And while takeout and outdoor dining are proving to be more reliable for local restaurateurs, the same can’t be said for the return to indoor dining. “We sent a survey out to our top customers to see how they felt about our reopening,’’ says Crokos. “We got mixed feedback, so we decided to focus on takeout and outdoor dining, but keep indoors closed except for private dinners up to 12.’’
“Indoors is the new Siberia,’’ adds Maurizio Marfoglia, who owns Dopo La Spiaggia in East Hampton and Sag Harbor, as well as the new Argento in Southampton. He says customers get offended if you offer them a seat inside. Miller of Silver Lining Diner has shut down the indoor dining portion of his restaurant entirely, and East Hampton’s Millhouse Inn is eschewing its spacious garden and communal dining room altogether to deliver meals directly to guests’ suites.
“It seems that people are willing to pay to get privacy, comfort, and very little contact,” says Sylvia Mueller, the owner of the Inn.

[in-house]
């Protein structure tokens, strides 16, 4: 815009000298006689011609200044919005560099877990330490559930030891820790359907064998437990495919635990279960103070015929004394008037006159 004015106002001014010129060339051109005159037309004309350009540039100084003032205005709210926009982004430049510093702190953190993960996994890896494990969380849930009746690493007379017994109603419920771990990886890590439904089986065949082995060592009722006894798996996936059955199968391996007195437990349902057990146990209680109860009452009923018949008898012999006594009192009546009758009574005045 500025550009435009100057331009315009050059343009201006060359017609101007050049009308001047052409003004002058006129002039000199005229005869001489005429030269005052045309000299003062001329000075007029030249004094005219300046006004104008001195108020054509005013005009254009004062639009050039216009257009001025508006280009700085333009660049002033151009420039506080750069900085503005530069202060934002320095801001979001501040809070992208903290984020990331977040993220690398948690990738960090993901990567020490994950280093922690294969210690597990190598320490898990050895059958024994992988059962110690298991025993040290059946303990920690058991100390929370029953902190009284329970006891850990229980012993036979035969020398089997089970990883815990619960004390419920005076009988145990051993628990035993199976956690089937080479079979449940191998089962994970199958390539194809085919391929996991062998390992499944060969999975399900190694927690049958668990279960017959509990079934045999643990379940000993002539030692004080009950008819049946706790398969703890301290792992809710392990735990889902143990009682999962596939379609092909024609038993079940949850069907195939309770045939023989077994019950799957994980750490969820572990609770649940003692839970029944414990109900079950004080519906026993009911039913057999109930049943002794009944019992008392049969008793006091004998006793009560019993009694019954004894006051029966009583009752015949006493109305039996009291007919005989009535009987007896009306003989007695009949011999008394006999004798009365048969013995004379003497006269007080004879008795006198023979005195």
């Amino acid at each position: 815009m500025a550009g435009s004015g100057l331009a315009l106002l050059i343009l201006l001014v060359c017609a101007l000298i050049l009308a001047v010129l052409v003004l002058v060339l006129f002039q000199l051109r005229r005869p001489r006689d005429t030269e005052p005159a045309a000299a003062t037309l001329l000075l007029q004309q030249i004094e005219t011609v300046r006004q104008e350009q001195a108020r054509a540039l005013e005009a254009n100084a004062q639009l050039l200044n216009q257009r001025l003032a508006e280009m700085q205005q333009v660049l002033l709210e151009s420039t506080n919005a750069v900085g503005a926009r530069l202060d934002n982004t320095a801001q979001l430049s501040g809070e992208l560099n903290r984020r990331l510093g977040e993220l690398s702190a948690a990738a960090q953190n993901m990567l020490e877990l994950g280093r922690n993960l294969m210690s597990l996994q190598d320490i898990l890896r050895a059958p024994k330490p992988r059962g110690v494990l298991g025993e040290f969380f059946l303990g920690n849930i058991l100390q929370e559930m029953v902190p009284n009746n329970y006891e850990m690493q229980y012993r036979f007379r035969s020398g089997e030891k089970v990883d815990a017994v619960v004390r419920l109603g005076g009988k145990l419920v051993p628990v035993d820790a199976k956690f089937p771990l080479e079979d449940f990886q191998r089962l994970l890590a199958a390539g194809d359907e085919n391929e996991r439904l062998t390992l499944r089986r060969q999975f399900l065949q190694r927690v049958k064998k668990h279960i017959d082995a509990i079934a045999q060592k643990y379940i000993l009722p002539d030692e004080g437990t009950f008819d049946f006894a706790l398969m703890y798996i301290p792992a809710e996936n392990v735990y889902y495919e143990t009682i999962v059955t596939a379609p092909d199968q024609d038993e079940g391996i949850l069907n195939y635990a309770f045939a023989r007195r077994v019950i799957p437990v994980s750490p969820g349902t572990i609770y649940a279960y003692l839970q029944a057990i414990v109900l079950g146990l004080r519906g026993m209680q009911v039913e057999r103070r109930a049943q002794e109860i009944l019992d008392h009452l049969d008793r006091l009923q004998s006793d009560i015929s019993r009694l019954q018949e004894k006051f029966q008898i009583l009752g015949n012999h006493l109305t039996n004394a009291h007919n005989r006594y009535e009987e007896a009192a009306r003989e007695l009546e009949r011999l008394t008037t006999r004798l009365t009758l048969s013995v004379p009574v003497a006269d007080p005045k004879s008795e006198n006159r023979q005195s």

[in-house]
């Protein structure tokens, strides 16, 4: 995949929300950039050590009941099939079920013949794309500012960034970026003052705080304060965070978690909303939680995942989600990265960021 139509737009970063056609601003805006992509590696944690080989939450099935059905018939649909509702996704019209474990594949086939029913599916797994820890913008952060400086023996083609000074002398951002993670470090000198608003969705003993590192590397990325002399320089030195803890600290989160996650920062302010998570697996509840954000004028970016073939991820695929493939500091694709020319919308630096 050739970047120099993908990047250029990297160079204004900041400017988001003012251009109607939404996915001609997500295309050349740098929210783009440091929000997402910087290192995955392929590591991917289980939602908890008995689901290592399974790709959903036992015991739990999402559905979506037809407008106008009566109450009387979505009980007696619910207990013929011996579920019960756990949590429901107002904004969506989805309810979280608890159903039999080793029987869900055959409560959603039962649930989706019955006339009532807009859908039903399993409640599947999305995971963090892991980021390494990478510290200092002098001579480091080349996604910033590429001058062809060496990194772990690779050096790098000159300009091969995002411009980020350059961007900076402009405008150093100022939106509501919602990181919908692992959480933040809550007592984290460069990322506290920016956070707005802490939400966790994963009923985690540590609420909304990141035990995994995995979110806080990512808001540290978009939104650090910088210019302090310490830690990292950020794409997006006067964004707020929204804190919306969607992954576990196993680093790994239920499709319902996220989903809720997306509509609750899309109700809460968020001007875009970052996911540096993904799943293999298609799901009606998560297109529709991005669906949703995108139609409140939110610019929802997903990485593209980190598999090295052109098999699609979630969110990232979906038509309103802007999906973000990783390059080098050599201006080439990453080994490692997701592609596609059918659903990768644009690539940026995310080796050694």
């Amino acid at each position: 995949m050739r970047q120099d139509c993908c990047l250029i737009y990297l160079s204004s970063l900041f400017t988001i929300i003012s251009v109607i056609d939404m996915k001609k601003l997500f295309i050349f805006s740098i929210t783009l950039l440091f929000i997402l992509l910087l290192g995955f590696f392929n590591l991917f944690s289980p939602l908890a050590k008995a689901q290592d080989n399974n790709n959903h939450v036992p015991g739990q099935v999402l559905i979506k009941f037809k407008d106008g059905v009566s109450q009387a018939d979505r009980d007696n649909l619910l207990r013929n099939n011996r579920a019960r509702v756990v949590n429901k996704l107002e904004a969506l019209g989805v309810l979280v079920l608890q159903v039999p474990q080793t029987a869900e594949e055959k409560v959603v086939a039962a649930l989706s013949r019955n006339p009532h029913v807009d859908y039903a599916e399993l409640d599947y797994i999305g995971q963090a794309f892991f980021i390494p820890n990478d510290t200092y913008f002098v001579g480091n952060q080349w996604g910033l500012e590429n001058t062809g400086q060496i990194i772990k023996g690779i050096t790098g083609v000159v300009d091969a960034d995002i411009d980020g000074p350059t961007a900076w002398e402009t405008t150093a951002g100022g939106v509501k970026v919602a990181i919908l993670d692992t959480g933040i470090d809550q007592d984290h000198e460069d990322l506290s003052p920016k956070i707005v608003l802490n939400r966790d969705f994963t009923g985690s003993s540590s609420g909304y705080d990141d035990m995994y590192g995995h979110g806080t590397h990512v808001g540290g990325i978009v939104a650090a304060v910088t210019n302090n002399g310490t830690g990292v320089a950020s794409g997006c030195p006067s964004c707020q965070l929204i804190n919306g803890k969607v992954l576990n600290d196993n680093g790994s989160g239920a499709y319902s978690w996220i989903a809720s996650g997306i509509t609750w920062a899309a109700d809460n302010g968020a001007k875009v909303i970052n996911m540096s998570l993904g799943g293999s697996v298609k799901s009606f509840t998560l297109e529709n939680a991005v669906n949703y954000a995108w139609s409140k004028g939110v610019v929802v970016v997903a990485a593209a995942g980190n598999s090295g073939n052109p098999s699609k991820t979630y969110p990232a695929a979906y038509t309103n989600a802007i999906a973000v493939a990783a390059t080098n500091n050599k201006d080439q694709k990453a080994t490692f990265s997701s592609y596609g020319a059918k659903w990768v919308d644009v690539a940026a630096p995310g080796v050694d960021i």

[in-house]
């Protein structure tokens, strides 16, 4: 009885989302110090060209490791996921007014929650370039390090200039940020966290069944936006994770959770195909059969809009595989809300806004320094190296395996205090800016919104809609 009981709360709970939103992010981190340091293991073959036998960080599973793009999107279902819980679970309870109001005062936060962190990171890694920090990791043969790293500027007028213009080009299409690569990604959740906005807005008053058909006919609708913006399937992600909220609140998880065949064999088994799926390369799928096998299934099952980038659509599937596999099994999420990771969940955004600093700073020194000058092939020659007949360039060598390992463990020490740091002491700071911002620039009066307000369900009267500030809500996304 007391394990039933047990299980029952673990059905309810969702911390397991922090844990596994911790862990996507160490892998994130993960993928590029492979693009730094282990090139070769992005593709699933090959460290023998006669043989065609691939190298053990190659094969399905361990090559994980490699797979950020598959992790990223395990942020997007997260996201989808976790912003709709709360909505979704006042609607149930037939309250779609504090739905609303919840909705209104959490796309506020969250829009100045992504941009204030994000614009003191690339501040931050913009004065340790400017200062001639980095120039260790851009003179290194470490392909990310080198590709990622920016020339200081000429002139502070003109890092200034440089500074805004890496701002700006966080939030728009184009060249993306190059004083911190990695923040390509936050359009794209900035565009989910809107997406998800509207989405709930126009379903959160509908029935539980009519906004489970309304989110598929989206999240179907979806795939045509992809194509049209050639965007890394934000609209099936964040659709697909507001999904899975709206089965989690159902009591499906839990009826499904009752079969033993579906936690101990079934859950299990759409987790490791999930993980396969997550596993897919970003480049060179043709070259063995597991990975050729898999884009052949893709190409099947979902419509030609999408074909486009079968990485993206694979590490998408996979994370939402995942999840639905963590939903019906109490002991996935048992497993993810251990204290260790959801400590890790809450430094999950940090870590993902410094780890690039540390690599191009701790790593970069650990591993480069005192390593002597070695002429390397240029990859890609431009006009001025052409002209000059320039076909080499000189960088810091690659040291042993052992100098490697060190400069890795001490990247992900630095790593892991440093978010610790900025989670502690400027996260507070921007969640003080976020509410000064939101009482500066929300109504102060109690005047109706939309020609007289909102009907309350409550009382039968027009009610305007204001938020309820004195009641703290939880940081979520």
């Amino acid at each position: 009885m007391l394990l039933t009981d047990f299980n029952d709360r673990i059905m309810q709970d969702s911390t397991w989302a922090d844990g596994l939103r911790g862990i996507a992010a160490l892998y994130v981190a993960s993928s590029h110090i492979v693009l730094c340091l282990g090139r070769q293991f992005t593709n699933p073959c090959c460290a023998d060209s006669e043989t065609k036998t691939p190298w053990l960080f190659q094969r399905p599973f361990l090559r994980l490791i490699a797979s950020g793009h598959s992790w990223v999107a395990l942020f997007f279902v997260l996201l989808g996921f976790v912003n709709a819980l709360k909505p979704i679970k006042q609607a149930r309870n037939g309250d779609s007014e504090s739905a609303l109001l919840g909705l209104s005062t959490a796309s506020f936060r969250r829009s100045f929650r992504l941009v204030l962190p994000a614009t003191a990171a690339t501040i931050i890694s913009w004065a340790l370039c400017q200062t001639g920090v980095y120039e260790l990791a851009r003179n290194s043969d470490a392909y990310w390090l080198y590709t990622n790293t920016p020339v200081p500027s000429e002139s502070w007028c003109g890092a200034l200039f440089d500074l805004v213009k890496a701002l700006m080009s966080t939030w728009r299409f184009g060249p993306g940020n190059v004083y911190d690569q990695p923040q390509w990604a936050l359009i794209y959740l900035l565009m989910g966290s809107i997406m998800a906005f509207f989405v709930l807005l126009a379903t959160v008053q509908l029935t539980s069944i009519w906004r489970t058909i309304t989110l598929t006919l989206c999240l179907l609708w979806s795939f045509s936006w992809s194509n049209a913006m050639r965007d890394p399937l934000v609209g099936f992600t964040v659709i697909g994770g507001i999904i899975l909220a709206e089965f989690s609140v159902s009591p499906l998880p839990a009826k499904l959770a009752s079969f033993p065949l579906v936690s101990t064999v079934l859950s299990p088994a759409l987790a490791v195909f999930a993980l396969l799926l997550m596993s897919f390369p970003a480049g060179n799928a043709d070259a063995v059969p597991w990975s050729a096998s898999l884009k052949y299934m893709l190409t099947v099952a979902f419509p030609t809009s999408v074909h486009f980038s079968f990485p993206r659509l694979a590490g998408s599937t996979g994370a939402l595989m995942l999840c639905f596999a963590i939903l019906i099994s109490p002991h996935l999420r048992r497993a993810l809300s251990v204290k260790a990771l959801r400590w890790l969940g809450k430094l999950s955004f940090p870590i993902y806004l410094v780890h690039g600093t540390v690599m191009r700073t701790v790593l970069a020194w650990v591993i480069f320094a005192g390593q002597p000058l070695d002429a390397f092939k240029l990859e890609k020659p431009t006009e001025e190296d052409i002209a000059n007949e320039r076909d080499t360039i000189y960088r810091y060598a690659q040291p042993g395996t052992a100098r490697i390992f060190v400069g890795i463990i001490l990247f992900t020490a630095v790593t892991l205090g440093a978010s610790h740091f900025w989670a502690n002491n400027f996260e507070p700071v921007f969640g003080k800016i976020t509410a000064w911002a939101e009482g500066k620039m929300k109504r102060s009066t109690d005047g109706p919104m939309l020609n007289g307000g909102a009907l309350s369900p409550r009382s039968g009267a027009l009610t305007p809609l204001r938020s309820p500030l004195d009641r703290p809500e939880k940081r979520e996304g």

Restaurateurs are settling into this new normal and hoping that at least some aspects of it — particularly outdoor dining — will be here for good.
“This the first time restaurants without cafes are allowed to have outdoor dining in East Hampton,’’ says Steve Haweeli, whose company, Wordhampton, represents nearly a dozen restaurants in the area. “People love it and it’s the one aspect of this situation that we hope will stay with us.”
And despite business not being as rosy as it would be in a typical year, some restaurateurs — buoyed by the popularity of outdoor dining — have forged ahead with new ventures. The team behind East Hampton’s Highway Restaurant & Bar just unveiled a new spot in Amagansett called Main Street Tavern, Naia opened in Southampton’s Capri Hotel, and an outpost of high-end omakase restaurant Kissaki premiered in Water Mill.
“We got lucky because we got a spot with a whole courtyard to ourselves,’’ says Kissaki owner Garry Kanfer, who found the location in June, and expanded its outdoor space. “Expansion during COVID has been stressful, don’t get me wrong, but bringing Kissaki to the Hamptons was the best decision I made this year.”